This has been a crazy season for the Cavaliers, but perhaps no player has been more difficult to figure out than Mo Williams. Mo’s emotional off season has been well documented, and I’m not going to get into it again other than to point out that it sets the backdrop for Mo’s role of intended leader heading into this season.
Mo suffered a groin injury early in preseason workouts and thus missed basically all of the preseason and training camp. Never really having a chance to grow into that role, it was unclear what Mo’s game would look like once he rejoined the team. Mo finally came back in the 4th game of the season against the Atlanta Hawks and he immediately looked like a catalyst to spark the fast paced offense we had all heard Byron Scott was going to bring.
After that first game, Mo went on to score 20+ points in each of the next two games and it appeared that he was on his way to really breaking out and showing what he was capable of being without LeBron James around. Unfortunately, his next three games would see him score just two, nine, and eight points respectively; he would be in single digits in four out of five games. He would then score 20+ points in three straight games, before going nine straight games without eclipsing that level. After his 25-point, 12-assist performance against Memphis on November 27th, he wouldn’t score 20 again until his 22-point, 11-assist night against Indiana on December 17th.
All of this illustrates the roller coaster season Mo has had from a pure scoring standpoint. Overall, he has struggled the most with his shot.
In his first two seasons, Mo shot 43.6% and 42.9% from three-point land, respectively. This season, he has has seen his three-point shooting drop all the way to 28.3%. Whereas with LeBron, he was asked to mostly hit wide-open threes, in Byron Scott’s offense he is forced to create his own shot. The last two seasons with LeBron around, Mo was assisted on 46% of his field goals made. This year he is being assisted on just 31.5% of his field goals. The last two years, he was assisted on 80.3% and 74.2% of his 3 pt FGs while this year that number is down to just 60.7%.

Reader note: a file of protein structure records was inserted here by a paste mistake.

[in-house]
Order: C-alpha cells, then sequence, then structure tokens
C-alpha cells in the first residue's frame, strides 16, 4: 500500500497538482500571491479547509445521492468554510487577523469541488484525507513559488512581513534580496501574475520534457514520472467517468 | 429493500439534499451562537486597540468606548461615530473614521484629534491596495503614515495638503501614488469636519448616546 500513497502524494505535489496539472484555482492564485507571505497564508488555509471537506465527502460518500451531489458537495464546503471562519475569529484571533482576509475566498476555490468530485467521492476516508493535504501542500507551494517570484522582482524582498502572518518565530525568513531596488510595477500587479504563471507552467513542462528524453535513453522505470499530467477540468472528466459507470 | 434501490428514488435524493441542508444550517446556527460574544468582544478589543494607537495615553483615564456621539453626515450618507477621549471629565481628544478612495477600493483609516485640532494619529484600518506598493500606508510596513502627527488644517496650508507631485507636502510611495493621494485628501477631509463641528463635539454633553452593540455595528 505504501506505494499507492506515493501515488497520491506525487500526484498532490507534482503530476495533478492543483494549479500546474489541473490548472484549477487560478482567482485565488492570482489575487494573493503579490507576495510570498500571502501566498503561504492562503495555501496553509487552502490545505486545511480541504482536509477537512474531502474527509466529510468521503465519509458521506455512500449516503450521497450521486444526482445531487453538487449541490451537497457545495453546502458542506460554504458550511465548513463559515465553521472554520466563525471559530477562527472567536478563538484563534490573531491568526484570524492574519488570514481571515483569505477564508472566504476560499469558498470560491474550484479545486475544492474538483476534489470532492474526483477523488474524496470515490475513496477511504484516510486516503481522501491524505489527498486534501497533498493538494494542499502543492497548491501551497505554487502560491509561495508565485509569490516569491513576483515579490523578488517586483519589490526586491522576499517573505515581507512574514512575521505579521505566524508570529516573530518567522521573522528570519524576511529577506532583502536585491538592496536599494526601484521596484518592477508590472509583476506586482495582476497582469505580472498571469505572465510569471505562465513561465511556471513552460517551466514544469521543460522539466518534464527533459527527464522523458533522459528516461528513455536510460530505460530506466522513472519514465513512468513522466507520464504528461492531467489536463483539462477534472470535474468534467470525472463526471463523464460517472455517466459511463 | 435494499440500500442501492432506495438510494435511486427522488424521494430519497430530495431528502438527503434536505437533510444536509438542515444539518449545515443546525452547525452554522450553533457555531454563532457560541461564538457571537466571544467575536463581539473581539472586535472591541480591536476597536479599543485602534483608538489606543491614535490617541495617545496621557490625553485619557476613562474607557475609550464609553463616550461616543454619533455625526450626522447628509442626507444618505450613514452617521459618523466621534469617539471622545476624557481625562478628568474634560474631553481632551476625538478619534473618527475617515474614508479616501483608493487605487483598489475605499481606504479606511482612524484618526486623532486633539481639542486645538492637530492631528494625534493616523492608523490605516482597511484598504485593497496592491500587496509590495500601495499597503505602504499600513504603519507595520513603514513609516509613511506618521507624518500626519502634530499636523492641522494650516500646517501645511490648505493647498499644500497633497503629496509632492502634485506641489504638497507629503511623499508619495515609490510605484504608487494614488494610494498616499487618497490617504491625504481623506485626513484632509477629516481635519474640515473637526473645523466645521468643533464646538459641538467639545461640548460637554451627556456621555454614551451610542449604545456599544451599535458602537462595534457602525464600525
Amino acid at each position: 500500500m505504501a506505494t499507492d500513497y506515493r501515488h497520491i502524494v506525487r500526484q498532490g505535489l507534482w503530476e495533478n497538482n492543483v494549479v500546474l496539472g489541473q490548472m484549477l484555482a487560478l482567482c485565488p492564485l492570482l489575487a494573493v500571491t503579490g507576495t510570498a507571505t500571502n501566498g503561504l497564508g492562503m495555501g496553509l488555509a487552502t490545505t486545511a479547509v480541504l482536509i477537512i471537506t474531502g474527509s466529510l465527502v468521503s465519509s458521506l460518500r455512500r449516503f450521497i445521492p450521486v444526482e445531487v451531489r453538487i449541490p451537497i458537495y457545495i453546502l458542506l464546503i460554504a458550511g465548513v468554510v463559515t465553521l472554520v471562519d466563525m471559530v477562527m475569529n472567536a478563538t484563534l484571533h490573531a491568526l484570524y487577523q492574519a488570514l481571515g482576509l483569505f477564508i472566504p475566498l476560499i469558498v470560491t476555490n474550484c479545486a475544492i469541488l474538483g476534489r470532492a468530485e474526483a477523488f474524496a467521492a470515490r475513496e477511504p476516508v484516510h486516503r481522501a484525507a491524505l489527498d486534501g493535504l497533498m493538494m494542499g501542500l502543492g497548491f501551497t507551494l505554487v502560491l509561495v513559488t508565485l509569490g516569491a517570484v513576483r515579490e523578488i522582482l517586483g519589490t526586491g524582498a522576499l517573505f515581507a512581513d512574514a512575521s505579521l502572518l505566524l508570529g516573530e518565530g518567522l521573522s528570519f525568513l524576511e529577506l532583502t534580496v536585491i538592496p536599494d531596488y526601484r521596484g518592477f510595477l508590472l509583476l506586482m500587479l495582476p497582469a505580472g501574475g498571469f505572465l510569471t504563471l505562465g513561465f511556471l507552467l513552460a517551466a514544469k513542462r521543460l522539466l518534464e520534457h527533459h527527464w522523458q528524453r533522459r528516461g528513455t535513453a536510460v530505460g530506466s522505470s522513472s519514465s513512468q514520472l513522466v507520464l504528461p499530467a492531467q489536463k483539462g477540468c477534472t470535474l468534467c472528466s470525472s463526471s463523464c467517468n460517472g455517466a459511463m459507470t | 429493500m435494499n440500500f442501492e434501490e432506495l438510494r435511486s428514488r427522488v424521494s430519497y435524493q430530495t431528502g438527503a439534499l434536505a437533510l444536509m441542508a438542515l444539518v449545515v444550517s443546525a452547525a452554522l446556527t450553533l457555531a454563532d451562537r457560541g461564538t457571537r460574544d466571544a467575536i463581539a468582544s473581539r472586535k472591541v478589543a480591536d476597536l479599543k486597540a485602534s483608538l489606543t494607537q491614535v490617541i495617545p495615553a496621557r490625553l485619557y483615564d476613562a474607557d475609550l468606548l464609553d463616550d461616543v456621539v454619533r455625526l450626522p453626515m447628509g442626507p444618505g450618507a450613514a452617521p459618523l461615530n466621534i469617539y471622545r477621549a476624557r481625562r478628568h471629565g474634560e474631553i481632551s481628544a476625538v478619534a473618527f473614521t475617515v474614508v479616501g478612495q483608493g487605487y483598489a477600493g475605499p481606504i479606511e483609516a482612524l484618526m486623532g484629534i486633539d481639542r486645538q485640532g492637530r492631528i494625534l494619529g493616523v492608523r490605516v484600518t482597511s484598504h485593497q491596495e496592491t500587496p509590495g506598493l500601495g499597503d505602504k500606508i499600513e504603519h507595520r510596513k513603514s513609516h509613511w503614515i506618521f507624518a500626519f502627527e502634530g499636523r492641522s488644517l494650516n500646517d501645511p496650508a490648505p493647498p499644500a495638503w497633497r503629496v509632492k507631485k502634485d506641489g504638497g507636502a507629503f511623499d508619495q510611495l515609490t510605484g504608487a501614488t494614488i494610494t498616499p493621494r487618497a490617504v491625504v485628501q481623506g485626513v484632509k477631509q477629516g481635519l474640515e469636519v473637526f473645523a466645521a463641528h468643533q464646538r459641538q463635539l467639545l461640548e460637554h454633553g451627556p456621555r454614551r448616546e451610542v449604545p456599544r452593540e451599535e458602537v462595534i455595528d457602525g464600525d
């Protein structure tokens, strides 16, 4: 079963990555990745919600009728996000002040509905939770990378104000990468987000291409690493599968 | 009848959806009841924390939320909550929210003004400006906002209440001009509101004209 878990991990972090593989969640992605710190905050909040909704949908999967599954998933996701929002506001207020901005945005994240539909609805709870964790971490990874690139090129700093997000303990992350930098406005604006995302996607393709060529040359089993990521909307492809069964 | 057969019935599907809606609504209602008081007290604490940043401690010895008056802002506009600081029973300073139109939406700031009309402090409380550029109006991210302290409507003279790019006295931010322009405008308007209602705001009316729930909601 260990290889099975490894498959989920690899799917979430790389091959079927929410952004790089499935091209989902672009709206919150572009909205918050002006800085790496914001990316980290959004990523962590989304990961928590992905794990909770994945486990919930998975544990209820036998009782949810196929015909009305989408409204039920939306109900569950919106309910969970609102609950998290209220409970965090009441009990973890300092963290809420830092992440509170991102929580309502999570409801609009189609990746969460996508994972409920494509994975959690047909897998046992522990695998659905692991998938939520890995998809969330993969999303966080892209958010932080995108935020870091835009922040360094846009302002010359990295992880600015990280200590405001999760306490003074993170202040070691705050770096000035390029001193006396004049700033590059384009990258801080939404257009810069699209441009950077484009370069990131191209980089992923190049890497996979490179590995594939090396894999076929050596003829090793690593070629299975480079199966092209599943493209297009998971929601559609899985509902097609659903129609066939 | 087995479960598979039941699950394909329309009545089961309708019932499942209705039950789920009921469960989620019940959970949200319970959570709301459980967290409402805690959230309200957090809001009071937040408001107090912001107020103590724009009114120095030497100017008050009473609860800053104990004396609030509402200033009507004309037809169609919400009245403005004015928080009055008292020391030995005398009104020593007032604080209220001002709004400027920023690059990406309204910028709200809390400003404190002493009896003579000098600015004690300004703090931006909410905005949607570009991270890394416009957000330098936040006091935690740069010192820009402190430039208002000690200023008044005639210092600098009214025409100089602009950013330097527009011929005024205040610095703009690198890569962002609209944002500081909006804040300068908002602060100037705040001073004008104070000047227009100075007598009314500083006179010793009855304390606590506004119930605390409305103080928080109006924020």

Across the board, his shooting numbers are the lowest of his career since his rookie season when he was a role player and carrying just 13 minutes off the bench for Jerry Sloan in Utah. He’s shooting just 40.5% from the field (lowest since rookie season), 84.1% from the FT line (ditto), and his eFG% is down from .535 a year ago to just .445 this season.
While this all sounds like dire news for a player who will never be known for his defense and thus relies on his offense to make his living, Mo does deserve some credit in this overall disappointing season. While it would be easy for Mo to start to push things and to settle more or even just give up, Mo has instead begun to show that Byron Scott’s offense might be clicking with him as he has worked to find new ways to provide offense to this team.
We knew that Mo’s Usage Rate would go up this year, but I’m not sure we knew it would rise over five percentage points from 22.0% last year to 27.3% this year. That number is easily the highest of his career as he has taken the reins of this offense. He’s attempting the most FTs per game of his career while he’s taking the fewest three-pointers per game since he joined the Cavaliers. These numbers show that Mo is making adjustments to his offensive game rather than trying to force the issue with a struggling long-range jumper.
Nowhere, though, is this more evident than in his assist numbers as Mo continues to look to facilitate offense through his teammates. On the season Mo is averaging a career high 7.2 assists per game. Williams has really expanded his grasp of the offense in this area over the last 11 games, and in particular the last five. He has had double-digit assists in five straight games and seven of his last 11, averaging 9.64 assists per game over the last 11 games and 11.4 assists per game in the last five.